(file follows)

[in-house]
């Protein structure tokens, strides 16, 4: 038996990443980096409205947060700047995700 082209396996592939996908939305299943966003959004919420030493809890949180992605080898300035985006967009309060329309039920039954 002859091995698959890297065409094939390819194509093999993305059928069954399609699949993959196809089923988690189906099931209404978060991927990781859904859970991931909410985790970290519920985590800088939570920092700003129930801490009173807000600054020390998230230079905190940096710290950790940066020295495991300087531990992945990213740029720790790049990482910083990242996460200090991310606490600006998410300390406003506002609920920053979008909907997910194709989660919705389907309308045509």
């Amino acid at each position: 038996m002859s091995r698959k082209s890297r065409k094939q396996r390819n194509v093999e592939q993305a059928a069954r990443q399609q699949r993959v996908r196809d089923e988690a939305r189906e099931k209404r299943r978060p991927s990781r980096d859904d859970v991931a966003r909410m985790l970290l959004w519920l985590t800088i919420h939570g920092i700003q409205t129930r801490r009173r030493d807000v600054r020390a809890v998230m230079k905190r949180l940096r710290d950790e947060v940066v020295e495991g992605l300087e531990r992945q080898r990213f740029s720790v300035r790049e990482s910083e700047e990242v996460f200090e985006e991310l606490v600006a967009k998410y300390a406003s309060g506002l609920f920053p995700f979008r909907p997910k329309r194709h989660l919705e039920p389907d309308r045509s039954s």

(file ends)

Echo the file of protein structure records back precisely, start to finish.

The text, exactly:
[in-house]
């Protein structure tokens, strides 16, 4: 038996990443980096409205947060700047995700 082209396996592939996908939305299943966003959004919420030493809890949180992605080898300035985006967009309060329309039920039954 002859091995698959890297065409094939390819194509093999993305059928069954399609699949993959196809089923988690189906099931209404978060991927990781859904859970991931909410985790970290519920985590800088939570920092700003129930801490009173807000600054020390998230230079905190940096710290950790940066020295495991300087531990992945990213740029720790790049990482910083990242996460200090991310606490600006998410300390406003506002609920920053979008909907997910194709989660919705389907309308045509």
């Amino acid at each position: 038996m002859s091995r698959k082209s890297r065409k094939q396996r390819n194509v093999e592939q993305a059928a069954r990443q399609q699949r993959v996908r196809d089923e988690a939305r189906e099931k209404r299943r978060p991927s990781r980096d859904d859970v991931a966003r909410m985790l970290l959004w519920l985590t800088i919420h939570g920092i700003q409205t129930r801490r009173r030493d807000v600054r020390a809890v998230m230079k905190r949180l940096r710290d950790e947060v940066v020295e495991g992605l300087e531990r992945q080898r990213f740029s720790v300035r790049e990482s910083e700047e990242v996460f200090e985006e991310l606490v600006a967009k998410y300390a406003s309060g506002l609920f920053p995700f979008r909907p997910k329309r194709h989660l919705e039920p389907d309308r045509s039954s």